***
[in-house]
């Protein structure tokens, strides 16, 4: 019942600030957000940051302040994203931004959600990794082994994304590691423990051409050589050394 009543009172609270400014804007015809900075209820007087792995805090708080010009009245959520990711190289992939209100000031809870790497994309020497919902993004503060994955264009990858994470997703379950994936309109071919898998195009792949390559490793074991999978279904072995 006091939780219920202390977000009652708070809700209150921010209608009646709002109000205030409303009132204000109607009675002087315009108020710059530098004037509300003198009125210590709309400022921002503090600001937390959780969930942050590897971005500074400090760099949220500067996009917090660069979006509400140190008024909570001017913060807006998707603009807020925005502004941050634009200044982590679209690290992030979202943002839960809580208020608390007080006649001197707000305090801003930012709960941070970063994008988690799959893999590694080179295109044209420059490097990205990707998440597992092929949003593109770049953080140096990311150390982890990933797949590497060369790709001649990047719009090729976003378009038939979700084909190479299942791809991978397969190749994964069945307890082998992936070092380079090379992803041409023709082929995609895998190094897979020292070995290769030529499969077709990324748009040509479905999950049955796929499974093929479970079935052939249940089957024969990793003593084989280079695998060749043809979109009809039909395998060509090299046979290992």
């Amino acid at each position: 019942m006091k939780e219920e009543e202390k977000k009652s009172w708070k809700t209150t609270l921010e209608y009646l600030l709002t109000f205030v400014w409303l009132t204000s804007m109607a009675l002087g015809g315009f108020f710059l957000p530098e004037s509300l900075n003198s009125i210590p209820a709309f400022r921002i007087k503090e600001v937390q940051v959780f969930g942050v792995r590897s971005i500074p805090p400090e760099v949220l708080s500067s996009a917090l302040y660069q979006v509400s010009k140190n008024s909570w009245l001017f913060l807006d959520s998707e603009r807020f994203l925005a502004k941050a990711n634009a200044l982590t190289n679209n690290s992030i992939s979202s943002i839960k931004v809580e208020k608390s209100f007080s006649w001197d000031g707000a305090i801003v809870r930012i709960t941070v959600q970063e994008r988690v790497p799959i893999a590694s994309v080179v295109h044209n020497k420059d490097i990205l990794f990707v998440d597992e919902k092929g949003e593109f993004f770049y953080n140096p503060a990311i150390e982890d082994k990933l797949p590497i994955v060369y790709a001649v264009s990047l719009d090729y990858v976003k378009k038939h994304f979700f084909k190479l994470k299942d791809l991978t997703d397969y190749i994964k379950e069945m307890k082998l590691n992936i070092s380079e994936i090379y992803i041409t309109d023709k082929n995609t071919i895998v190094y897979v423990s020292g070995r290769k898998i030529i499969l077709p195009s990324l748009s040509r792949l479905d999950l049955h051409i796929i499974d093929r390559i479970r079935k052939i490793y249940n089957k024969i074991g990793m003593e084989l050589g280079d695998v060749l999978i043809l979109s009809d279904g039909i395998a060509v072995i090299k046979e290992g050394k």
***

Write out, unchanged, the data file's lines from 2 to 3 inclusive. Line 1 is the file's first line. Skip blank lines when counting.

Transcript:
């Protein structure tokens, strides 16, 4: 019942600030957000940051302040994203931004959600990794082994994304590691423990051409050589050394 009543009172609270400014804007015809900075209820007087792995805090708080010009009245959520990711190289992939209100000031809870790497994309020497919902993004503060994955264009990858994470997703379950994936309109071919898998195009792949390559490793074991999978279904072995 006091939780219920202390977000009652708070809700209150921010209608009646709002109000205030409303009132204000109607009675002087315009108020710059530098004037509300003198009125210590709309400022921002503090600001937390959780969930942050590897971005500074400090760099949220500067996009917090660069979006509400140190008024909570001017913060807006998707603009807020925005502004941050634009200044982590679209690290992030979202943002839960809580208020608390007080006649001197707000305090801003930012709960941070970063994008988690799959893999590694080179295109044209420059490097990205990707998440597992092929949003593109770049953080140096990311150390982890990933797949590497060369790709001649990047719009090729976003378009038939979700084909190479299942791809991978397969190749994964069945307890082998992936070092380079090379992803041409023709082929995609895998190094897979020292070995290769030529499969077709990324748009040509479905999950049955796929499974093929479970079935052939249940089957024969990793003593084989280079695998060749043809979109009809039909395998060509090299046979290992």
């Amino acid at each position: 019942m006091k939780e219920e009543e202390k977000k009652s009172w708070k809700t209150t609270l921010e209608y009646l600030l709002t109000f205030v400014w409303l009132t204000s804007m109607a009675l002087g015809g315009f108020f710059l957000p530098e004037s509300l900075n003198s009125i210590p209820a709309f400022r921002i007087k503090e600001v937390q940051v959780f969930g942050v792995r590897s971005i500074p805090p400090e760099v949220l708080s500067s996009a917090l302040y660069q979006v509400s010009k140190n008024s909570w009245l001017f913060l807006d959520s998707e603009r807020f994203l925005a502004k941050a990711n634009a200044l982590t190289n679209n690290s992030i992939s979202s943002i839960k931004v809580e208020k608390s209100f007080s006649w001197d000031g707000a305090i801003v809870r930012i709960t941070v959600q970063e994008r988690v790497p799959i893999a590694s994309v080179v295109h044209n020497k420059d490097i990205l990794f990707v998440d597992e919902k092929g949003e593109f993004f770049y953080n140096p503060a990311i150390e982890d082994k990933l797949p590497i994955v060369y790709a001649v264009s990047l719009d090729y990858v976003k378009k038939h994304f979700f084909k190479l994470k299942d791809l991978t997703d397969y190749i994964k379950e069945m307890k082998l590691n992936i070092s380079e994936i090379y992803i041409t309109d023709k082929n995609t071919i895998v190094y897979v423990s020292g070995r290769k898998i030529i499969l077709p195009s990324l748009s040509r792949l479905d999950l049955h051409i796929i499974d093929r390559i479970r079935k052939i490793y249940n089957k024969i074991g990793m003593e084989l050589g280079d695998v060749l999978i043809l979109s009809d279904g039909i395998a060509v072995i090299k046979e290992g050394k």